Ranger Kathryn's Arches

March 3, 2012

When the desert sun doesn’t shine

Filed under: Uncategorized — Kathryn Colestock-Burke @ 10:58 pm
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Clouds & blackbrush. North of La Sal Mountain Viewpoint, Arches National Park, Utah.

Winter yucca

Our training day for natural history took us out in the storm-ish morning. A front was passing through Arches National Park; the chill air didn’t bother us unless we stopped too long to listen to a talk about grasses, or amphibians, or water quality. I was taking photos as the light changed by the minute, trying to capture the day’s feel. No special lens, no special camera, just a very special mood courtesy of filtered clouds and mists. I hope you enjoy these shots from one of Arches’ loveliest locales, Courthouse Towers.

Three Gossips & Sheep Rock. Courthouse Towers, Arches NP.

February 10, 2012

I, Kathryn … [Post #500]

Filed under: Uncategorized — Kathryn Colestock-Burke @ 4:53 pm
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Junction Butte & Ranger Kathryn under wintry clouds. (photo: Steve Colegate)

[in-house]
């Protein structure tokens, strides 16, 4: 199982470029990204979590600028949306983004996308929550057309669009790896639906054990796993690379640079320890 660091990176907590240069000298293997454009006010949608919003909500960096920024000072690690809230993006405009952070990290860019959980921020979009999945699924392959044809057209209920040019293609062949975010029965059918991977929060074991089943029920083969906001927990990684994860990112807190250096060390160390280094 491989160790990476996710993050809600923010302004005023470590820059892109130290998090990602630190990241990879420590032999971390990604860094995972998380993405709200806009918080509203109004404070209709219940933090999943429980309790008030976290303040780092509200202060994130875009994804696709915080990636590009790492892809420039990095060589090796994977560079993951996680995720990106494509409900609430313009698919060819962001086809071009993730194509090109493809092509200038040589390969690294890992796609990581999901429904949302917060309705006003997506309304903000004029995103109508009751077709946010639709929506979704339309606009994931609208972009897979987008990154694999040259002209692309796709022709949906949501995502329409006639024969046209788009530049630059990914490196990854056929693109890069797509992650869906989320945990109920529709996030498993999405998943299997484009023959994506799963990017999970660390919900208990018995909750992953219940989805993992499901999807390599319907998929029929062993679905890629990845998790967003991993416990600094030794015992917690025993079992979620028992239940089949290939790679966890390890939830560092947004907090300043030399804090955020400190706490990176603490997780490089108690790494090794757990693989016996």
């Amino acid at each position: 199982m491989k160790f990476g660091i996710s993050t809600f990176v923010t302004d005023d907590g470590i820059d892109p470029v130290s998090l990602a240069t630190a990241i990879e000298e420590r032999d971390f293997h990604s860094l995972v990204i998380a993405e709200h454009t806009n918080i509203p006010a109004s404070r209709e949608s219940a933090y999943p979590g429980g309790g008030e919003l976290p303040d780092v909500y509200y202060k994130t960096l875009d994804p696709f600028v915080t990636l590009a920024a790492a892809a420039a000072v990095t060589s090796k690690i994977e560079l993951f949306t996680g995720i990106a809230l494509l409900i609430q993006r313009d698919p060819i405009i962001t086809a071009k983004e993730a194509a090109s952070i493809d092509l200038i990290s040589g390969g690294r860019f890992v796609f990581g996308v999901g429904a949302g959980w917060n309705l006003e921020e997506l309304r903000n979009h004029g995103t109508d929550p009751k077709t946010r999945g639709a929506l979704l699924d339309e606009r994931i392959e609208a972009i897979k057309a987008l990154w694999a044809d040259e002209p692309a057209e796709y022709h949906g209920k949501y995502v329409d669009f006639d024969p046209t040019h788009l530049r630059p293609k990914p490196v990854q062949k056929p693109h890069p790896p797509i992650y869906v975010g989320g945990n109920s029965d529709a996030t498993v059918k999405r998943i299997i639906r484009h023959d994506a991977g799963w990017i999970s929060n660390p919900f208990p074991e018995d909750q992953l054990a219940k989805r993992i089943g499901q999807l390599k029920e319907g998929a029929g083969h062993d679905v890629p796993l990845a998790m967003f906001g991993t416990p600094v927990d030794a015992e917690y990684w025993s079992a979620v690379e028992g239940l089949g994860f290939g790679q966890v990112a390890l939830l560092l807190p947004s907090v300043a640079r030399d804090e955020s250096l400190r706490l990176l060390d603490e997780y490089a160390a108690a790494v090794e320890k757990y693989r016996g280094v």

Celebrating my 50,000th lifetime blog view last week, I can’t think of a more effective way to communicate what I do and why I do it except to post this photo that a visitor from Australia recently took of me.

One needs to walk only one mile from the Grand View Point parking lot to reach this expansive agoraphobic vista. The clouds set up exquisite lighting, and the fresh snowfall created contrast. It is exquisitely suited to my five hundredth blog post. This is not just my job: it is who I am.

December 15, 2011

1,241 miles later

Filed under: Uncategorized — Kathryn Colestock-Burke @ 11:28 pm
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The Colorado River north of Moab, Utah, in December's pale light. Note teal instead of brown water.

A powdered-sugar dusting coats the rocks; thick vanilla icing smothers the mountains. Utah welcomes me with fresh snow, heightening the contrasts: reddest sandstone, bluest sky, sere brown remnants of this season’s grasses. I smile. Returning to the Colorado Plateau — where I feel deeply attached, fully belonging — is joy, great joy. My Minnesota address seems like another universe rather than two days’ drive.

Winter’s light is thin, transparent. Is it anemic and wan, or is it merely saving itself for an April assault on the senses? Landscapes change as the weak rays attenuate visual distractions, focus my eye on texture and composition. I seem to see better when the days are short and angles are low.

As I round a bend on Highway 128, the Colorado River startles me with atypical clarity and color. It’s normally carrying tons of sand and silt, brown and muddy; I’ve never seen the bottom. In December it almost resembles a mountain stream. I blink twice and take off my sunglasses to double-check the hue, so surprising is the difference.

I’ve much to explore in this new light of my third season, but first winter, in Canyonlands National Park.

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